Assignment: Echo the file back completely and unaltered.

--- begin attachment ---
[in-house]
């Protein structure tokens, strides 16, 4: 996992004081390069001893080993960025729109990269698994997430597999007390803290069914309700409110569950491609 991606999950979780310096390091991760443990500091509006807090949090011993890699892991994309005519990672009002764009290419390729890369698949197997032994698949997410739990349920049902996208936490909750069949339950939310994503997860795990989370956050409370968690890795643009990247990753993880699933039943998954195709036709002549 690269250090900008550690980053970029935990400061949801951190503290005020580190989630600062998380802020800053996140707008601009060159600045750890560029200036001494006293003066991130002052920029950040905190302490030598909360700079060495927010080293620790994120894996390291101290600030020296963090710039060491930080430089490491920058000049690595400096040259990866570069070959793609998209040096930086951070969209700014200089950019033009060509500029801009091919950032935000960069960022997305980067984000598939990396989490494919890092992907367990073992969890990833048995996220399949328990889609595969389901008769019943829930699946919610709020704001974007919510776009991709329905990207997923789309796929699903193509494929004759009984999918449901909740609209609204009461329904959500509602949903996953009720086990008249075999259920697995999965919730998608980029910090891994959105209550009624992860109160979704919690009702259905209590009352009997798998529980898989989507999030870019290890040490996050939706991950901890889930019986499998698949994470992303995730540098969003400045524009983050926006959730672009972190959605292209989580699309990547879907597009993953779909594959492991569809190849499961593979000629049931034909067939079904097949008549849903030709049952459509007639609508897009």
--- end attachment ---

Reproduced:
[in-house]
């Protein structure tokens, strides 16, 4: 996992004081390069001893080993960025729109990269698994997430597999007390803290069914309700409110569950491609 991606999950979780310096390091991760443990500091509006807090949090011993890699892991994309005519990672009002764009290419390729890369698949197997032994698949997410739990349920049902996208936490909750069949339950939310994503997860795990989370956050409370968690890795643009990247990753993880699933039943998954195709036709002549 690269250090900008550690980053970029935990400061949801951190503290005020580190989630600062998380802020800053996140707008601009060159600045750890560029200036001494006293003066991130002052920029950040905190302490030598909360700079060495927010080293620790994120894996390291101290600030020296963090710039060491930080430089490491920058000049690595400096040259990866570069070959793609998209040096930086951070969209700014200089950019033009060509500029801009091919950032935000960069960022997305980067984000598939990396989490494919890092992907367990073992969890990833048995996220399949328990889609595969389901008769019943829930699946919610709020704001974007919510776009991709329905990207997923789309796929699903193509494929004759009984999918449901909740609209609204009461329904959500509602949903996953009720086990008249075999259920697995999965919730998608980029910090891994959105209550009624992860109160979704919690009702259905209590009352009997798998529980898989989507999030870019290890040490996050939706991950901890889930019986499998698949994470992303995730540098969003400045524009983050926006959730672009972190959605292209989580699309990547879907597009993953779909594959492991569809190849499961593979000629049931034909067939079904097949008549849903030709049952459509007639609508897009």